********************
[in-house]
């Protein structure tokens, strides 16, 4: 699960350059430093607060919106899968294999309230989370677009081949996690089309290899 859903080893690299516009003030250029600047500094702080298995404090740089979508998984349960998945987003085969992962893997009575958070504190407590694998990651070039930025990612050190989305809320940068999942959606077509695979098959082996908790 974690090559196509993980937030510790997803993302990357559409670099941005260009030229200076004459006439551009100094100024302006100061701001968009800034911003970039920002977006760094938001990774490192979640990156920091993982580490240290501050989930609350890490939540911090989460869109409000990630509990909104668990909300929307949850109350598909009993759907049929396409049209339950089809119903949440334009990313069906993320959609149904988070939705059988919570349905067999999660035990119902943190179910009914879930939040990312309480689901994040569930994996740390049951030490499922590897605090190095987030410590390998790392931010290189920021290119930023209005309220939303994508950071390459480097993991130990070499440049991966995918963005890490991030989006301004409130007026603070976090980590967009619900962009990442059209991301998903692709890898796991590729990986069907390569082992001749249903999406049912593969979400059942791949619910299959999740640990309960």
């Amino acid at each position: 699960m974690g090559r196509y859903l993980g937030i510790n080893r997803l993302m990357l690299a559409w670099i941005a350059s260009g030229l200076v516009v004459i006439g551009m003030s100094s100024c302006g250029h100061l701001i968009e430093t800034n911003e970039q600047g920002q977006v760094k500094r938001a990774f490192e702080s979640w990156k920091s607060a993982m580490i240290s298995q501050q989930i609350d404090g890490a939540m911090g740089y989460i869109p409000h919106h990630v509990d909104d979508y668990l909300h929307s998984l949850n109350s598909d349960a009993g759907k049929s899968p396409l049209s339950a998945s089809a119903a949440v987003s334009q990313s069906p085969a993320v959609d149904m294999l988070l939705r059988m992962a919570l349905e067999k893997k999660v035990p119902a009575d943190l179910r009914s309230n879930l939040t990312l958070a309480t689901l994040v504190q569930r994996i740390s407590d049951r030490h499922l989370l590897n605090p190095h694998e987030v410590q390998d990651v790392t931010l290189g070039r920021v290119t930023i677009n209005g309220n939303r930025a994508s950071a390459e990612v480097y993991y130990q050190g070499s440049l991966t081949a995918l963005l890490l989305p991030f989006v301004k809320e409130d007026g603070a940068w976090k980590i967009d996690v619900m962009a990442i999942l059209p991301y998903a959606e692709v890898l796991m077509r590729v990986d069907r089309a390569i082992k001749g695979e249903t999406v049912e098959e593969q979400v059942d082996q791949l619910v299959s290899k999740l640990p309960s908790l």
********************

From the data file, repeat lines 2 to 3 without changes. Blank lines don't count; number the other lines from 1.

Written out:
């Protein structure tokens, strides 16, 4: 699960350059430093607060919106899968294999309230989370677009081949996690089309290899 859903080893690299516009003030250029600047500094702080298995404090740089979508998984349960998945987003085969992962893997009575958070504190407590694998990651070039930025990612050190989305809320940068999942959606077509695979098959082996908790 974690090559196509993980937030510790997803993302990357559409670099941005260009030229200076004459006439551009100094100024302006100061701001968009800034911003970039920002977006760094938001990774490192979640990156920091993982580490240290501050989930609350890490939540911090989460869109409000990630509990909104668990909300929307949850109350598909009993759907049929396409049209339950089809119903949440334009990313069906993320959609149904988070939705059988919570349905067999999660035990119902943190179910009914879930939040990312309480689901994040569930994996740390049951030490499922590897605090190095987030410590390998790392931010290189920021290119930023209005309220939303994508950071390459480097993991130990070499440049991966995918963005890490991030989006301004409130007026603070976090980590967009619900962009990442059209991301998903692709890898796991590729990986069907390569082992001749249903999406049912593969979400059942791949619910299959999740640990309960």
């Amino acid at each position: 699960m974690g090559r196509y859903l993980g937030i510790n080893r997803l993302m990357l690299a559409w670099i941005a350059s260009g030229l200076v516009v004459i006439g551009m003030s100094s100024c302006g250029h100061l701001i968009e430093t800034n911003e970039q600047g920002q977006v760094k500094r938001a990774f490192e702080s979640w990156k920091s607060a993982m580490i240290s298995q501050q989930i609350d404090g890490a939540m911090g740089y989460i869109p409000h919106h990630v509990d909104d979508y668990l909300h929307s998984l949850n109350s598909d349960a009993g759907k049929s899968p396409l049209s339950a998945s089809a119903a949440v987003s334009q990313s069906p085969a993320v959609d149904m294999l988070l939705r059988m992962a919570l349905e067999k893997k999660v035990p119902a009575d943190l179910r009914s309230n879930l939040t990312l958070a309480t689901l994040v504190q569930r994996i740390s407590d049951r030490h499922l989370l590897n605090p190095h694998e987030v410590q390998d990651v790392t931010l290189g070039r920021v290119t930023i677009n209005g309220n939303r930025a994508s950071a390459e990612v480097y993991y130990q050190g070499s440049l991966t081949a995918l963005l890490l989305p991030f989006v301004k809320e409130d007026g603070a940068w976090k980590i967009d996690v619900m962009a990442i999942l059209p991301y998903a959606e692709v890898l796991m077509r590729v990986d069907r089309a390569i082992k001749g695979e249903t999406v049912e098959e593969q979400v059942d082996q791949l619910v299959s290899k999740l640990p309960s908790l």